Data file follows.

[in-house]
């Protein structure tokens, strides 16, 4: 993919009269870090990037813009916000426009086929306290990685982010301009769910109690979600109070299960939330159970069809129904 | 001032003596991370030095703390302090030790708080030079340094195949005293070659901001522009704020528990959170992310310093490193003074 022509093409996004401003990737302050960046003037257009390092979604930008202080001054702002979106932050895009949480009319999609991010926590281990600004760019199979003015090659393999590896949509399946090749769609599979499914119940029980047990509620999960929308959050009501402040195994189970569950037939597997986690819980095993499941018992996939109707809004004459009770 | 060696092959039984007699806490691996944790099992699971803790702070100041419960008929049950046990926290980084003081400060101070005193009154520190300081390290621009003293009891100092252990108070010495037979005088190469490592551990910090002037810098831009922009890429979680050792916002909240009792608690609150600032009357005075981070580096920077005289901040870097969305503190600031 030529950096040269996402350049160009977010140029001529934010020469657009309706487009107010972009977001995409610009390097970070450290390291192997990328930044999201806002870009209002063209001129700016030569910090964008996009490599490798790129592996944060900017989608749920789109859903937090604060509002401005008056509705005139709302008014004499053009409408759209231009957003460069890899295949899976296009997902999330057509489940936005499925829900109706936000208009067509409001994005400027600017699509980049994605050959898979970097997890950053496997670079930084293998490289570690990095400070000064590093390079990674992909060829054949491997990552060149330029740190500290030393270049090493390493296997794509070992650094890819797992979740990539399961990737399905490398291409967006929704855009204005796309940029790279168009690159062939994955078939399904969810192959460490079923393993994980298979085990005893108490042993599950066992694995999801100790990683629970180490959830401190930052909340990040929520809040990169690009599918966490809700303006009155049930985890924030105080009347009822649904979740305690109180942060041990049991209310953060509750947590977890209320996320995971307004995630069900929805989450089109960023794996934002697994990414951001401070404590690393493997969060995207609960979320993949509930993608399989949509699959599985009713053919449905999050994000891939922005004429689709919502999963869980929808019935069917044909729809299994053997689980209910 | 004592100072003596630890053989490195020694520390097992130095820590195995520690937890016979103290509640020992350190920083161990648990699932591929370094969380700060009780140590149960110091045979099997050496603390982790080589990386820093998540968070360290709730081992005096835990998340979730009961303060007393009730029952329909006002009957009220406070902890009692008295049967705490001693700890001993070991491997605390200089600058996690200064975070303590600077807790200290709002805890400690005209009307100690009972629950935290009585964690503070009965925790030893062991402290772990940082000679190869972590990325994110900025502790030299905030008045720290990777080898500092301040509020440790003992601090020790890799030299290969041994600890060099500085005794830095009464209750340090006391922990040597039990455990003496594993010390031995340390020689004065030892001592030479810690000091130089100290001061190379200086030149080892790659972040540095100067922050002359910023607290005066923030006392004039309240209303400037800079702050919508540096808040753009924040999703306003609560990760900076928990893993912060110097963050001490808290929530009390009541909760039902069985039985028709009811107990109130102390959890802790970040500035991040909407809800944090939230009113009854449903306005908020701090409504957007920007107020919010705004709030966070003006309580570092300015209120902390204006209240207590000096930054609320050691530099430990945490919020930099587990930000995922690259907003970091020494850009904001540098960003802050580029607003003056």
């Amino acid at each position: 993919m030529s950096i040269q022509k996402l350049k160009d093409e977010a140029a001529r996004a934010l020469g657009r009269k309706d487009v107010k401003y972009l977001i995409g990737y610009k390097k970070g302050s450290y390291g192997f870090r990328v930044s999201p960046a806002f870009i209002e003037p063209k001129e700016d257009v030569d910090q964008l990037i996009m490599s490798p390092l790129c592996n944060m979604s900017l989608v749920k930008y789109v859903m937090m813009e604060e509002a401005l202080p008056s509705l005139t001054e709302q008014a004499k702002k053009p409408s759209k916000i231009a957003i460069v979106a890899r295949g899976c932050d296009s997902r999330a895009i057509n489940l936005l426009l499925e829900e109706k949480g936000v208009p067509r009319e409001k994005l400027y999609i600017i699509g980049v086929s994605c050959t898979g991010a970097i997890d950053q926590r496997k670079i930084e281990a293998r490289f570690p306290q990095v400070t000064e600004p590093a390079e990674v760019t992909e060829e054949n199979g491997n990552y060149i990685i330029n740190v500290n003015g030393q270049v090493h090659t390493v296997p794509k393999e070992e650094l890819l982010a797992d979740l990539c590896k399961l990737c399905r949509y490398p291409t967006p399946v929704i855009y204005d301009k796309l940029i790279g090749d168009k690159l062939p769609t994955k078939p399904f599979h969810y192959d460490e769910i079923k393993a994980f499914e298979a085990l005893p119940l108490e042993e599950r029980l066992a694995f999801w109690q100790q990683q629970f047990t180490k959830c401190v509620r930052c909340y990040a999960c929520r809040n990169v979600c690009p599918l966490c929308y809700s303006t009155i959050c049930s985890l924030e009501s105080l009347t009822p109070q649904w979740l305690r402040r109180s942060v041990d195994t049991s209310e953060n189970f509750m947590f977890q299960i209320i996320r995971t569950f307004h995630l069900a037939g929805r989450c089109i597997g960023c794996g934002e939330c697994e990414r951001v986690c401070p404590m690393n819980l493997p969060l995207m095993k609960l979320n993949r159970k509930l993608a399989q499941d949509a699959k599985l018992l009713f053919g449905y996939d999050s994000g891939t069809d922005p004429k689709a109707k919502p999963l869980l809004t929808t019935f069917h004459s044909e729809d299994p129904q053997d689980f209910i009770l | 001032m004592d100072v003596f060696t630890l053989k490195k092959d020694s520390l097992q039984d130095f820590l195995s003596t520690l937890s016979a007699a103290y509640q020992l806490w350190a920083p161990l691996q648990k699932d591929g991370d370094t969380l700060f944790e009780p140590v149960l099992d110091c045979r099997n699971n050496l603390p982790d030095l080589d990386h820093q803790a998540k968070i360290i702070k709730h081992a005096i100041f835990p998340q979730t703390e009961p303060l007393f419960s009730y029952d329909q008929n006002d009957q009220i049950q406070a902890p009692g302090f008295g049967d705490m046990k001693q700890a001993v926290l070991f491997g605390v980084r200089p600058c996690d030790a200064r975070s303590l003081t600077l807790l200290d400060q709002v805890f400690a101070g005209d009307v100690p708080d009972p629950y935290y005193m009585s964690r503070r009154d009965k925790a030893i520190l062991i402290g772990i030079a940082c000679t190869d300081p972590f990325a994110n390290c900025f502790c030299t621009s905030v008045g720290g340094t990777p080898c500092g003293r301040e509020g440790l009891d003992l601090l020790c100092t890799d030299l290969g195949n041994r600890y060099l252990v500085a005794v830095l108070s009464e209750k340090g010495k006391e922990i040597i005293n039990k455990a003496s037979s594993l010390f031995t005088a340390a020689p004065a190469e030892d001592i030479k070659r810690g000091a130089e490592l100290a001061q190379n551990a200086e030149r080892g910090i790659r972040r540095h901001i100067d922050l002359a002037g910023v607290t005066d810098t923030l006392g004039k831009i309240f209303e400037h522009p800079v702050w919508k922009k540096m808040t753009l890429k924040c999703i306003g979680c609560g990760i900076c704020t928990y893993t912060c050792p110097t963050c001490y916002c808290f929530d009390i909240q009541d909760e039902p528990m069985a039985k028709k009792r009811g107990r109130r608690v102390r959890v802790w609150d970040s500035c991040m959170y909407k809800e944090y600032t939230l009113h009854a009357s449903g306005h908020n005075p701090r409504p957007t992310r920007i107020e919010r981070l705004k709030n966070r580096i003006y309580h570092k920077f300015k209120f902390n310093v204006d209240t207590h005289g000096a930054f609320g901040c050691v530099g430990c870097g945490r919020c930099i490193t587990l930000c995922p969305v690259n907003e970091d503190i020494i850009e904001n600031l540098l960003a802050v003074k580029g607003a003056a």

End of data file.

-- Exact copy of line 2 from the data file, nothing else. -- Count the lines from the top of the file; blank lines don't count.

């Protein structure tokens, strides 16, 4: 993919009269870090990037813009916000426009086929306290990685982010301009769910109690979600109070299960939330159970069809129904 | 001032003596991370030095703390302090030790708080030079340094195949005293070659901001522009704020528990959170992310310093490193003074 022509093409996004401003990737302050960046003037257009390092979604930008202080001054702002979106932050895009949480009319999609991010926590281990600004760019199979003015090659393999590896949509399946090749769609599979499914119940029980047990509620999960929308959050009501402040195994189970569950037939597997986690819980095993499941018992996939109707809004004459009770 | 060696092959039984007699806490691996944790099992699971803790702070100041419960008929049950046990926290980084003081400060101070005193009154520190300081390290621009003293009891100092252990108070010495037979005088190469490592551990910090002037810098831009922009890429979680050792916002909240009792608690609150600032009357005075981070580096920077005289901040870097969305503190600031 030529950096040269996402350049160009977010140029001529934010020469657009309706487009107010972009977001995409610009390097970070450290390291192997990328930044999201806002870009209002063209001129700016030569910090964008996009490599490798790129592996944060900017989608749920789109859903937090604060509002401005008056509705005139709302008014004499053009409408759209231009957003460069890899295949899976296009997902999330057509489940936005499925829900109706936000208009067509409001994005400027600017699509980049994605050959898979970097997890950053496997670079930084293998490289570690990095400070000064590093390079990674992909060829054949491997990552060149330029740190500290030393270049090493390493296997794509070992650094890819797992979740990539399961990737399905490398291409967006929704855009204005796309940029790279168009690159062939994955078939399904969810192959460490079923393993994980298979085990005893108490042993599950066992694995999801100790990683629970180490959830401190930052909340990040929520809040990169690009599918966490809700303006009155049930985890924030105080009347009822649904979740305690109180942060041990049991209310953060509750947590977890209320996320995971307004995630069900929805989450089109960023794996934002697994990414951001401070404590690393493997969060995207609960979320993949509930993608399989949509699959599985009713053919449905999050994000891939922005004429689709919502999963869980929808019935069917044909729809299994053997689980209910 | 004592100072003596630890053989490195020694520390097992130095820590195995520690937890016979103290509640020992350190920083161990648990699932591929370094969380700060009780140590149960110091045979099997050496603390982790080589990386820093998540968070360290709730081992005096835990998340979730009961303060007393009730029952329909006002009957009220406070902890009692008295049967705490001693700890001993070991491997605390200089600058996690200064975070303590600077807790200290709002805890400690005209009307100690009972629950935290009585964690503070009965925790030893062991402290772990940082000679190869972590990325994110900025502790030299905030008045720290990777080898500092301040509020440790003992601090020790890799030299290969041994600890060099500085005794830095009464209750340090006391922990040597039990455990003496594993010390031995340390020689004065030892001592030479810690000091130089100290001061190379200086030149080892790659972040540095100067922050002359910023607290005066923030006392004039309240209303400037800079702050919508540096808040753009924040999703306003609560990760900076928990893993912060110097963050001490808290929530009390009541909760039902069985039985028709009811107990109130102390959890802790970040500035991040909407809800944090939230009113009854449903306005908020701090409504957007920007107020919010705004709030966070003006309580570092300015209120902390204006209240207590000096930054609320050691530099430990945490919020930099587990930000995922690259907003970091020494850009904001540098960003802050580029607003003056």